I've always taken the huns to be a perversion or parody of the order Sigfried was trying to establish with the Burgundians in the first half. With Sigfried's death, the world has slid back into chaos, and this chaos is represented by a degraded and barely human court, a structure of order that doesn't seem to offer much order. Perhaps this is the echo of a real historical memory: the coming of the huns seemed an apocalypse to the Germanic tribes who were either snuffed out or conquered. It would seem to them like chaos was engulfing an ordered world.matrixschmatrix wrote:There are a lot of interesting things in this, in terms of the representation of the Huns- I'm not entirely sure of how we're supposed to take them. The actual common people among them look and act very much like the dwarves in Siegfried, hairy and primitively armed (though the movie seems to be cheating, since Attila's court existed around the 300s, and the Burgundians appear to be using weapons and armor from something like a thousand years later) and Attila himself looks almost like the modern portrayals of orcs. The movie even represents him as having the elongated skull associated with skull binding- though I can't imagine that would be especially helpful to a warrior. Yet Attila himself is the one man in the series who genuinely never loses or compromises his honor- fascinating, given that his name is almost always associated with historical monstrosity. We get a lot of interesting shots, too- a particularly memorable one is when Kreimhild is standing halfway down a stair case, screaming at the Huns to kill Hagen- the geometrical pattern of her garb, combined with the geometry of the staircase, creates a fascinating effect, and gives her great power, as does her stillness throughout the movie.
The movie is just being accurate to the source material. The Nibelungenlied takes far older legends but sets them in the context of the courtly romances popular at the time of writing (circa the 13th century). I suppose the effect is a bit like setting a Shakespeare play in modern times.matrixschmatrix wrote: (though the movie seems to be cheating, since Attila's court existed around the 300s, and the Burgundians appear to be using weapons and armor from something like a thousand years later)
It's not quite two stories stitched together so much as two--well, more than two, technically, but this is the biggest instance--different takes on the same narrative tradition compiled.matrixschmatrix wrote:I think there was some discussion earlier in the thread about this movie being two unrelated stories, stitched together, and that comes through-
You're not being stupid at all. I think that reaction is fair--further even than old movies, what you're dealing with here are a politics and sensibility that are alien. The Nibelungenlied was written down in the thirteenth century, but the stories go back centuries further, maybe to around 700 or earlier. That value system won't and should not appeal to you, really. If you think the implicit approval of Hagen killing the children is horrifying, in The Volsunga Saga and Poetic Edda, ie. the norse sources, Gudrun (Kriemhild) murders her children with Atli (Etzel) and then feeds them to him before lighting his room on fire and burning down the hall, killing all the huns. And she's not even a villain, like Kriemhild. She's doing this to avenge the deaths of Gunnar (Gunther) and Hogni (Hagen) after Atli conspired to kill them--ie. she's doing the right, heroic thing. And that's not even the most fucked up child murder that happens in this cycle. It was a weird, brutal time. There is much that is offputting. I just treat it--Lang's film included--as a window on a completely different ethos that, in a lot of ways, is too old and too dead to bother condemning. Or, as providing an interesting glimpse of the history of certain negative attitudes still current (eg. with the depiction of women).matrixschmatrix wrote:I can't help but to think I'm being stupid here, since a lot of spectacle movies have bad politics or bad implications in their plots- Metropolis, for one, and I adore Metropolis- but to me, it felt overwhelming here, inescapable.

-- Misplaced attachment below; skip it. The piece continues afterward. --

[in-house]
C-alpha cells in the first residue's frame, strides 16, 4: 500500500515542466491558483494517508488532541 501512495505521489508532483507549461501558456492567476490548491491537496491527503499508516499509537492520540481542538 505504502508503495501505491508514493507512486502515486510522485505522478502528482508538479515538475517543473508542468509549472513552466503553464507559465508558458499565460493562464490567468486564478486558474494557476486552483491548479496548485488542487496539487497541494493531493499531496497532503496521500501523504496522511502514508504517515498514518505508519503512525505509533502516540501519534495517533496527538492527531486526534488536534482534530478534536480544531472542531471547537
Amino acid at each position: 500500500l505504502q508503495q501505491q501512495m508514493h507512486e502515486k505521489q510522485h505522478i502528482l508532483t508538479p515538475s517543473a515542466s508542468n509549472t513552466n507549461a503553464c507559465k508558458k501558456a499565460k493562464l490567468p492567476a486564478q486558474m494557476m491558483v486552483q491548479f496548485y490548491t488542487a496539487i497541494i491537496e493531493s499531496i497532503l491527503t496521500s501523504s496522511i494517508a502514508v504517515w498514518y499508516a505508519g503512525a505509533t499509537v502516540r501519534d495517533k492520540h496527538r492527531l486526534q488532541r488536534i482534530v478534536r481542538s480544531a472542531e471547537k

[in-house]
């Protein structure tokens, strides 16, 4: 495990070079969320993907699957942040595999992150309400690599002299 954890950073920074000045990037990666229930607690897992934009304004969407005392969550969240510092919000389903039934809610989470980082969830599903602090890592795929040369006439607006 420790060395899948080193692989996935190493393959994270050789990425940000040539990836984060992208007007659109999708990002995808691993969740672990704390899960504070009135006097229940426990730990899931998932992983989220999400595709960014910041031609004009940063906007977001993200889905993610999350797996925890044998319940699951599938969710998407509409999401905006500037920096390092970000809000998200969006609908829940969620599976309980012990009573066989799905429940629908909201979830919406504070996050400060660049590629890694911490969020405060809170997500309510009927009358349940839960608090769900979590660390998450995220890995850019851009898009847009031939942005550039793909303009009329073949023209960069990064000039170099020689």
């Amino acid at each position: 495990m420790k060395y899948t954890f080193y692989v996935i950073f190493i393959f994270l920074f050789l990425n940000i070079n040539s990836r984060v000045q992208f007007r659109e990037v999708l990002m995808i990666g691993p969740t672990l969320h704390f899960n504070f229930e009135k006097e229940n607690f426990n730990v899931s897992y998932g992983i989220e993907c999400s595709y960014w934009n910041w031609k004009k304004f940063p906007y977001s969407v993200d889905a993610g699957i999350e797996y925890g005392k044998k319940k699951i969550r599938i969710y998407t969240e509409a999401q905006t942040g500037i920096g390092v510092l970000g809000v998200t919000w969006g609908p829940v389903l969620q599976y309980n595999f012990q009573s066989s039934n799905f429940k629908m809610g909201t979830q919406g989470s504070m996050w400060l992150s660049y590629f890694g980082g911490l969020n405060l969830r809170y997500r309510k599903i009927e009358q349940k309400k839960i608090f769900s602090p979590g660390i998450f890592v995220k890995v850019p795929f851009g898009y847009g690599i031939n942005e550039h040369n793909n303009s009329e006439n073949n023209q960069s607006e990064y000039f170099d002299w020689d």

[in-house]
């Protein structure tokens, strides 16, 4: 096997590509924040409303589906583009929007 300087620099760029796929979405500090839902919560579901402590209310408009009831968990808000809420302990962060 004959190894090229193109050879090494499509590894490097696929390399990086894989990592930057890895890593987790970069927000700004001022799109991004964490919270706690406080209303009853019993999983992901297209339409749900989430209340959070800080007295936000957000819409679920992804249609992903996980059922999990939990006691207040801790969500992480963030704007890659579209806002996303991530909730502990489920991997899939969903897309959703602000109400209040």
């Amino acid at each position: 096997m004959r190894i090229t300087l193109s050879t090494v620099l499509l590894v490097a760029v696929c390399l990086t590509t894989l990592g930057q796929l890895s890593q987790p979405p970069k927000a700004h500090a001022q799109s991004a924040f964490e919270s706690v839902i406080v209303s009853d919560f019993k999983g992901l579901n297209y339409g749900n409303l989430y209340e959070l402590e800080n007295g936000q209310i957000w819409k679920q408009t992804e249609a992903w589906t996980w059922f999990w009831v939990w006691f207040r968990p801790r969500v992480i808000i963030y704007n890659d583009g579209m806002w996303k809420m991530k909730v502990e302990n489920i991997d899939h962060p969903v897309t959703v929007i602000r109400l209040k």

So, far from being stupid, your reaction is a healthy one. And there is no reason why you ought to shrug off what you're seeing--these politics and values, seen from modern eyes, are batshit crazy. They may or may not reflect an historical reality, but they do reflect how a specific culture saw, if not themselves, then at least their history. So, there's that, I guess.